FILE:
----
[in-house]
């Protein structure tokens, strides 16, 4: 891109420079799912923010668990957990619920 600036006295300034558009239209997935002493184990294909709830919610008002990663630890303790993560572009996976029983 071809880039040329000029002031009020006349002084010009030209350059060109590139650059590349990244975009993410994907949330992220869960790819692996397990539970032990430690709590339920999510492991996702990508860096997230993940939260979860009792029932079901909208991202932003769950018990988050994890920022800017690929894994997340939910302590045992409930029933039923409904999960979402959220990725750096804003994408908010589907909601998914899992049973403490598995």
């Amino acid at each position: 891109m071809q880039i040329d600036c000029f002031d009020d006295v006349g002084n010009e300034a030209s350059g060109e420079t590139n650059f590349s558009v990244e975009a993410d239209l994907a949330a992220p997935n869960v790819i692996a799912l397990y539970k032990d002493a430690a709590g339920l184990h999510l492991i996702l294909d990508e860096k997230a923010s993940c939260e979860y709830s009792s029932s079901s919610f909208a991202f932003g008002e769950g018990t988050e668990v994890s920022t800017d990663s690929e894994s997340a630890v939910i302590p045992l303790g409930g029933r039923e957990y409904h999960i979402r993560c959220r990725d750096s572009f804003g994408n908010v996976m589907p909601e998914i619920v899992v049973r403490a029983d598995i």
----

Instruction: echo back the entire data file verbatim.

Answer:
[in-house]
């Protein structure tokens, strides 16, 4: 891109420079799912923010668990957990619920 600036006295300034558009239209997935002493184990294909709830919610008002990663630890303790993560572009996976029983 071809880039040329000029002031009020006349002084010009030209350059060109590139650059590349990244975009993410994907949330992220869960790819692996397990539970032990430690709590339920999510492991996702990508860096997230993940939260979860009792029932079901909208991202932003769950018990988050994890920022800017690929894994997340939910302590045992409930029933039923409904999960979402959220990725750096804003994408908010589907909601998914899992049973403490598995």
């Amino acid at each position: 891109m071809q880039i040329d600036c000029f002031d009020d006295v006349g002084n010009e300034a030209s350059g060109e420079t590139n650059f590349s558009v990244e975009a993410d239209l994907a949330a992220p997935n869960v790819i692996a799912l397990y539970k032990d002493a430690a709590g339920l184990h999510l492991i996702l294909d990508e860096k997230a923010s993940c939260e979860y709830s009792s029932s079901s919610f909208a991202f932003g008002e769950g018990t988050e668990v994890s920022t800017d990663s690929e894994s997340a630890v939910i302590p045992l303790g409930g029933r039923e957990y409904h999960i979402r993560c959220r990725d750096s572009f804003g994408n908010v996976m589907p909601e998914i619920v899992v049973r403490a029983d598995i």